In about 50% of cases, male factors play a role in a couple's infertility. Medical science still has problems determining when and whether a sperm problem is the primary or contributing cause for problems with fertility. Lifestyle, environmental, and psychological factors may affect sperm quantity and quality. A recent study involved in 3106 couples showed that high-level sperm DNA fragmentation has a detrimental effect on outcome of IVF/ICSI, with decreased pregnancy rate and increased miscarriage rate. This study indicated that high sperm DNA damage was related to lower pregnancy rates in IVF but not in ICSI cycles, whereas it was associated with higher miscarriage rates in both IVF and ICSI cycles. It is suggested that before clinical high tech clinical treatments start, changes in lifestyle and environmental and psychological factors in male would improve male fertility, such as stop smoking, stop drinking alcohol, avoiding hot bath and cycling, reducing stress, losing weight et al. Acupuncture can help with improving sperm quantity and quality and reducing stress.

Chronic prostatitis and male infertility

Chronic prostatitis is a very common disease in the male genitourinary system. Some research has shown that chronic prostatitis was linked to male fertility. It was reported that chronic prostatitis was associated reduced sperm production and impairment of semen quality and sperm morphology and motility. Also very recently it was found that men with prostatitis and varicocele had significantly higher DNA fragmentation compared with men in the control group. There was a negative impact of these diseases on the concentration and the percentage of motile sperm cells in the ejaculate. Prostate secretion meets sperm cells during ejaculation and the sperm damage could occur in the short time during ejaculation. Or a direct effect of inflammation on the testis and epididymis could contribute to the damage.

Does prostate abnormality induce antisperm antibody?

There are three major prostate abnormalities namely, prostatitis, benign prostatic hyperplasia (BPH) and prostate cancer. . In all these abnormalities, infection/inflammation has been involved. As infection/inflammation of the male genital tract can also be involved in production of antisperm antibodies (ASA), Does prostate abnormality induce ASA. There was a study with healthy man and man with prostatis, BPH and prostate cance. They found that chronic prostatitis, BPH and prostate cancer do not induce antibodies to spermatozoa, sperm-specific antigens and seminal plasma components.

Acupuncture can help with prostatitis by improving the local blood flow and reducing inflammation. As a result, it could improve the fertility.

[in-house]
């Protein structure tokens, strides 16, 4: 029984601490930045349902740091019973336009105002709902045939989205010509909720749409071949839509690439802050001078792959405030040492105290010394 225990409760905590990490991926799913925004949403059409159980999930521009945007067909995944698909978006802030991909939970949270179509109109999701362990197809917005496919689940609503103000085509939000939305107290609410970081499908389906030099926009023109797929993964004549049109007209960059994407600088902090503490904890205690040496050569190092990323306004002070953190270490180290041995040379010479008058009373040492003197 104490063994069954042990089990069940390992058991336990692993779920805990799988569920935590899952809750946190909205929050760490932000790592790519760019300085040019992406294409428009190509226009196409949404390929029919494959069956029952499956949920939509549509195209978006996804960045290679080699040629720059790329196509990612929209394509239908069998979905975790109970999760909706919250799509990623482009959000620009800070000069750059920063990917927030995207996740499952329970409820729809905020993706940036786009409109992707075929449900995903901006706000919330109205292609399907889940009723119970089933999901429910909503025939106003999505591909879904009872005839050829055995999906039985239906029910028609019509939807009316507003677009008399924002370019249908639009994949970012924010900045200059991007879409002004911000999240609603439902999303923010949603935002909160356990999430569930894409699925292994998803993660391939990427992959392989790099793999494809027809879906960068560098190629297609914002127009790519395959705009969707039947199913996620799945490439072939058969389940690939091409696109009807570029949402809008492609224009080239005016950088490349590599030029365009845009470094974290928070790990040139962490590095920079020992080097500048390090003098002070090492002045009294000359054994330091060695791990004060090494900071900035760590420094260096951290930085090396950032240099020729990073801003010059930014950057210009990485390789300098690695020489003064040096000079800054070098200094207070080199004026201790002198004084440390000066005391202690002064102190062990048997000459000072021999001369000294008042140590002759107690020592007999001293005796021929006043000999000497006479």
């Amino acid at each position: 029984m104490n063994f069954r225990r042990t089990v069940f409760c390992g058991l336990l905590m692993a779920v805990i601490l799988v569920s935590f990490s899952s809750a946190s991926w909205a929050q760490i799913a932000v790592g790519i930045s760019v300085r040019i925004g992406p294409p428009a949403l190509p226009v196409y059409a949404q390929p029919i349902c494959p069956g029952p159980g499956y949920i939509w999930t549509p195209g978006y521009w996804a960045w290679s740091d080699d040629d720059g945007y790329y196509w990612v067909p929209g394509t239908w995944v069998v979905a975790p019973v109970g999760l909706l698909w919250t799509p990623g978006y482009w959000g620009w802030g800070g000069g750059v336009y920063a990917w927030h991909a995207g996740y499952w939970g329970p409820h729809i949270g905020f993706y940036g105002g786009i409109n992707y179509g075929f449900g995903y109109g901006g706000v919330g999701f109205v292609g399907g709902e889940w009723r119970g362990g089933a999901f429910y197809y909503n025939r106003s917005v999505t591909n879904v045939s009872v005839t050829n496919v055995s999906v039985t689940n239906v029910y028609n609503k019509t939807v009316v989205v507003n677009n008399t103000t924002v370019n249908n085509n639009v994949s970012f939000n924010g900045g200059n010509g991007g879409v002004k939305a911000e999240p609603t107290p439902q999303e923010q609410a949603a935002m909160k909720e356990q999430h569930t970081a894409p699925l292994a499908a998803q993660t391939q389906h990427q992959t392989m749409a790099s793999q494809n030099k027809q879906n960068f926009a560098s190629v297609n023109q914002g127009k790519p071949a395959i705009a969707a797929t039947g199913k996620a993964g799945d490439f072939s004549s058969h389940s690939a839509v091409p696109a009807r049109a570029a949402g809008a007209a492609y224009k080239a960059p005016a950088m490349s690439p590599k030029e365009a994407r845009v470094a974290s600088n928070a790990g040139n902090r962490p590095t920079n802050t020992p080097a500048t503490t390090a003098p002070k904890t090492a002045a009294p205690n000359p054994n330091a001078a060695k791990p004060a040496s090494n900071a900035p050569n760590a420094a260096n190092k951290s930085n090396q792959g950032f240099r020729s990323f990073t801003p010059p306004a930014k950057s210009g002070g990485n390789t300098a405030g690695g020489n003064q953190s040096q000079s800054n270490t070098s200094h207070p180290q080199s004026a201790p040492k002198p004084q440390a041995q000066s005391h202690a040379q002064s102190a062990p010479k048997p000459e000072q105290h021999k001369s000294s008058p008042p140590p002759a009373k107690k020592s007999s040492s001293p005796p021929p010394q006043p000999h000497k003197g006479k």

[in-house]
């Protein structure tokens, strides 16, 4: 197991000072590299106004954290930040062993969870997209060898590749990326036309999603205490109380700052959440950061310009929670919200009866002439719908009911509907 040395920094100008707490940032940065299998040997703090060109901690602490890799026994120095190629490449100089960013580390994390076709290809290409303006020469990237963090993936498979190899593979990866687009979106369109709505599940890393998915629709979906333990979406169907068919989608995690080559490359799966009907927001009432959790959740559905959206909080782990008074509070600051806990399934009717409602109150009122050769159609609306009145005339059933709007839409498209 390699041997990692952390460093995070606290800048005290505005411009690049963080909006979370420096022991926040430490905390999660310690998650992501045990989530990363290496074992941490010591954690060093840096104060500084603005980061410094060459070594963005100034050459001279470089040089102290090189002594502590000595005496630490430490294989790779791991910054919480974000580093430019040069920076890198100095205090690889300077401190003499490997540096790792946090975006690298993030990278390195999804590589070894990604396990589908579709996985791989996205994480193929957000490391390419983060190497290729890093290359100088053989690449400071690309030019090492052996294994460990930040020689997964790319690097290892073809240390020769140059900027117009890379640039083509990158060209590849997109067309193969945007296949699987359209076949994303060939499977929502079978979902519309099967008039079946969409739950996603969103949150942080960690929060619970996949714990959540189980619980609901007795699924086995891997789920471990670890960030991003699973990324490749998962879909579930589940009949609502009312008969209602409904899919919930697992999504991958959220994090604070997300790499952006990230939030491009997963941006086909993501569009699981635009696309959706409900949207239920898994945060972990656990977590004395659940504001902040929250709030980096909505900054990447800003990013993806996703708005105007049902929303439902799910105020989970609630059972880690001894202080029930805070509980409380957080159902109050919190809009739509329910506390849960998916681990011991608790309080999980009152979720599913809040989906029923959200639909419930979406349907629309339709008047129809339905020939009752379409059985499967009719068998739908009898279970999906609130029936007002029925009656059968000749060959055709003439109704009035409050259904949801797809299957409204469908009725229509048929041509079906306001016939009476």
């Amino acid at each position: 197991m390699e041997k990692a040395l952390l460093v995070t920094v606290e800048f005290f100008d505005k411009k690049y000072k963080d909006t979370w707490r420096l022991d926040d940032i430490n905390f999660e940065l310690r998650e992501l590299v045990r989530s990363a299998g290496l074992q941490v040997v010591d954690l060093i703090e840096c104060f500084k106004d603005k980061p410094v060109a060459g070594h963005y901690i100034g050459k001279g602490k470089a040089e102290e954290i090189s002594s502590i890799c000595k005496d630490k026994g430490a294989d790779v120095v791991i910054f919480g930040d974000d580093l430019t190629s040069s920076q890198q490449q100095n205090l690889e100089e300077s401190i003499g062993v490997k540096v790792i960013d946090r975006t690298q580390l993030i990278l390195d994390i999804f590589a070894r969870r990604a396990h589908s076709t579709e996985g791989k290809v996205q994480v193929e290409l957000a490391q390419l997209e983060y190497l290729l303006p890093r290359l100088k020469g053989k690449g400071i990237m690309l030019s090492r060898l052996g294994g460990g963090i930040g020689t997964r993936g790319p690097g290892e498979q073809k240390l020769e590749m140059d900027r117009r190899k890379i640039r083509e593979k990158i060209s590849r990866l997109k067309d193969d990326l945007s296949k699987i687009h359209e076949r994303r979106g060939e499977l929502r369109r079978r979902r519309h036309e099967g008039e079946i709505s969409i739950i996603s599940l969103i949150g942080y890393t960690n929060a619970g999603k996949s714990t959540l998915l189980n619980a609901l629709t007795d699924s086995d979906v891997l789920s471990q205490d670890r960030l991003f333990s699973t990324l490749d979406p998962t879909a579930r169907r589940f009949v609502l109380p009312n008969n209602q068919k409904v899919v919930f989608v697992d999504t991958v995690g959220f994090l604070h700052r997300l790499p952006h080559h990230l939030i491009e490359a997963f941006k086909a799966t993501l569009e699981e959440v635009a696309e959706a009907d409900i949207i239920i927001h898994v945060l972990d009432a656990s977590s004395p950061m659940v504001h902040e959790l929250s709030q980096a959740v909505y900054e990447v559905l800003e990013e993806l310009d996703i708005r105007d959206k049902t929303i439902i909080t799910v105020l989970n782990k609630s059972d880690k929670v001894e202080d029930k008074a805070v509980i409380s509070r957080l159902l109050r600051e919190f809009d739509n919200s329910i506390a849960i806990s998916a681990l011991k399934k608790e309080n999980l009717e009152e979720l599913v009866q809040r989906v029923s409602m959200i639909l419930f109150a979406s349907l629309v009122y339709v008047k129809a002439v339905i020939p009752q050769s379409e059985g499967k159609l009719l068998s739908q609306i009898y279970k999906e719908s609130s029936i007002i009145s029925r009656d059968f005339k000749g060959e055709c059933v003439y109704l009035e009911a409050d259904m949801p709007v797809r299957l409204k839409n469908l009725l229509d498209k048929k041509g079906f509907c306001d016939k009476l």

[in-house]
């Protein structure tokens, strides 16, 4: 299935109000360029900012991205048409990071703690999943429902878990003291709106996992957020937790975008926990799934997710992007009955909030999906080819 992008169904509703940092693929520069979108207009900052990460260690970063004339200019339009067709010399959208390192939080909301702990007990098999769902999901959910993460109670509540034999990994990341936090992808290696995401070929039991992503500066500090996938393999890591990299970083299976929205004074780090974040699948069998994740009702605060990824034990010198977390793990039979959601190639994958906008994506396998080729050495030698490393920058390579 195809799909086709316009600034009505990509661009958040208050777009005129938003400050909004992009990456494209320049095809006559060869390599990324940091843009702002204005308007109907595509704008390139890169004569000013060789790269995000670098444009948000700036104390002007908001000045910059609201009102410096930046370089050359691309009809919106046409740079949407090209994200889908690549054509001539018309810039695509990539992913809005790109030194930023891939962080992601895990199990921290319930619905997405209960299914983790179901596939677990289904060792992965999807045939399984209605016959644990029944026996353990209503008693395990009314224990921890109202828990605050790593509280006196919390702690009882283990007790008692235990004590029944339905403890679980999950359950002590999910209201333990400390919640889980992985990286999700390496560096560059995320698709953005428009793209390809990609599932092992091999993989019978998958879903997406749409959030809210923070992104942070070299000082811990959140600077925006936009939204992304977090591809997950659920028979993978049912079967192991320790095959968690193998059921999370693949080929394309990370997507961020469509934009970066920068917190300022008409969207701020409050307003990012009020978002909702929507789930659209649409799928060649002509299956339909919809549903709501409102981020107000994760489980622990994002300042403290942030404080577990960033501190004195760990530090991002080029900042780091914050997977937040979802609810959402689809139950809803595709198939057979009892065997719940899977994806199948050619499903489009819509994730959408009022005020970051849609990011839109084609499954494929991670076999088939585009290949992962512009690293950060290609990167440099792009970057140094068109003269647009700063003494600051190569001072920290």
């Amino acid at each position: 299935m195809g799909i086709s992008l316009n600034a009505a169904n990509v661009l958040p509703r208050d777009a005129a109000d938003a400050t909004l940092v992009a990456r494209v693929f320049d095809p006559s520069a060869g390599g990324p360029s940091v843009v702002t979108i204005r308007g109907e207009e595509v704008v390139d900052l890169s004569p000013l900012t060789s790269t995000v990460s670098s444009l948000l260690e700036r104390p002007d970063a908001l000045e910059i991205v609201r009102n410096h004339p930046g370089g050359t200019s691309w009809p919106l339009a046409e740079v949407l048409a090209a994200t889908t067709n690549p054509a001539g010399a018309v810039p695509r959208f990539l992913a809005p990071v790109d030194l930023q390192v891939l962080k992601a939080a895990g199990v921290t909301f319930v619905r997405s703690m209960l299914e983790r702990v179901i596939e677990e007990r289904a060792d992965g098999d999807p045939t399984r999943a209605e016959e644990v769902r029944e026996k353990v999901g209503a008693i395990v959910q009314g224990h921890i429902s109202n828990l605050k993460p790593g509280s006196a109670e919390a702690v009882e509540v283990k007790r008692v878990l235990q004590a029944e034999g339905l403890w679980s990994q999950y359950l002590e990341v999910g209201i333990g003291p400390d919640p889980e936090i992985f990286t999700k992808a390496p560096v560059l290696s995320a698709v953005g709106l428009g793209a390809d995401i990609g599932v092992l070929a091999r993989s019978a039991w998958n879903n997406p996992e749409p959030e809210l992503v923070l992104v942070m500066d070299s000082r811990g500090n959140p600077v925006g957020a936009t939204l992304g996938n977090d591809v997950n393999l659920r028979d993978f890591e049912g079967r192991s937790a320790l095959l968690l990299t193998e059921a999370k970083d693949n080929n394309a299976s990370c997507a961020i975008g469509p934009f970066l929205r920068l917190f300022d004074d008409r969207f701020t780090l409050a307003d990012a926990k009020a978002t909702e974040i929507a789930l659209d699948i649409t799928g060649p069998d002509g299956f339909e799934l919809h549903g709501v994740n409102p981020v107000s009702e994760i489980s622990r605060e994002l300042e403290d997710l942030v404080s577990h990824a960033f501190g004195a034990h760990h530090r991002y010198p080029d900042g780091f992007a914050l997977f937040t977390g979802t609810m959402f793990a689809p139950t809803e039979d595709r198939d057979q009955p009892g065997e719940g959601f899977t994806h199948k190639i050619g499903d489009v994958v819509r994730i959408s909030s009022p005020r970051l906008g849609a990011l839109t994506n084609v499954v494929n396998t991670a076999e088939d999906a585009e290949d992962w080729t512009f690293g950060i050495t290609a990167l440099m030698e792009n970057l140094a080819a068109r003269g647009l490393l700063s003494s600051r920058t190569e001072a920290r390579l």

References
Adams JA et al Environ Int (2014) 70:106-12
Jensen TK et al Am. J. Epidemiol. (2009) 170:559-565.
Daniel M Campagne Int J Fertil Steril (2013) 6:214-223
Safarinejad MR Andrologia (2011) 43:38-47
Balercia G J Endocrinol Invest (2009) 32:626-32
Colagar AH et al Nutr Res (2009) 29:82-8
Gaskins AJ et al Hum Reprod (2014) Aug 27
Zhao J et al Fertil Steril (2014) 102:998-1005
Osadchuk LV et al Urologiia (2014 3:37-43
Hoover and Naz Int J Androl (2012) 35:608-15
Sinclair S Altern Med Rev (2000) 5:28-38


Wednesday, 10 September 2014

Acupuncture helps with osteoporosis

Bone density starts losing from about 35 years of age. Women lose bone rapidly in the first few years after the menopause. Losing bone is a normal part of the ageing process, but for some people it can lead to osteoporosis and an increased risk of fractures. Osteoporosis is a condition that weakens bones, making them fragile and more likely to break. This is a common condition that affects around three million people in the UK. More than 300,000 people receive hospital treatment for fragility fractures every year as a result of osteoporosis. The most common type of breaks that affect people with osteoporosis is wrist fracture, hip fracture and fracture in the bones in the spine. Osteoporosis is commonly no sign until a bone is fractured after a minor falls.

Do you know that acupuncture can help improving osteoporosis and increasing bone density? A research study has shown that 12 weeks acupuncture plus tuina regulate the lumbar biomechanical structure through the positive stress stimulation and reconstruct the mechanical equilibrium of the lumbar vertebra. This study suggested that acupuncture plays the active significance in the prevention and treatment of osteoporosis. Other studies have shown that the bone mineral density of lumbar vertebrae and femur in acupuncture treatment group increased obviously than that before treatment in men and in post menopausal women. The mechanism is that acupuncture increases circulation and improves bone mineral density.

References
Wang et al Zhongguo Zhen Jiu (2012) 32:685-8
Qu-Yang G et al Zhongguo Zhen Jiu (2011) 31:23-5
Qu-Yang G et al J Tradit Chin Med (2002) 22:9-11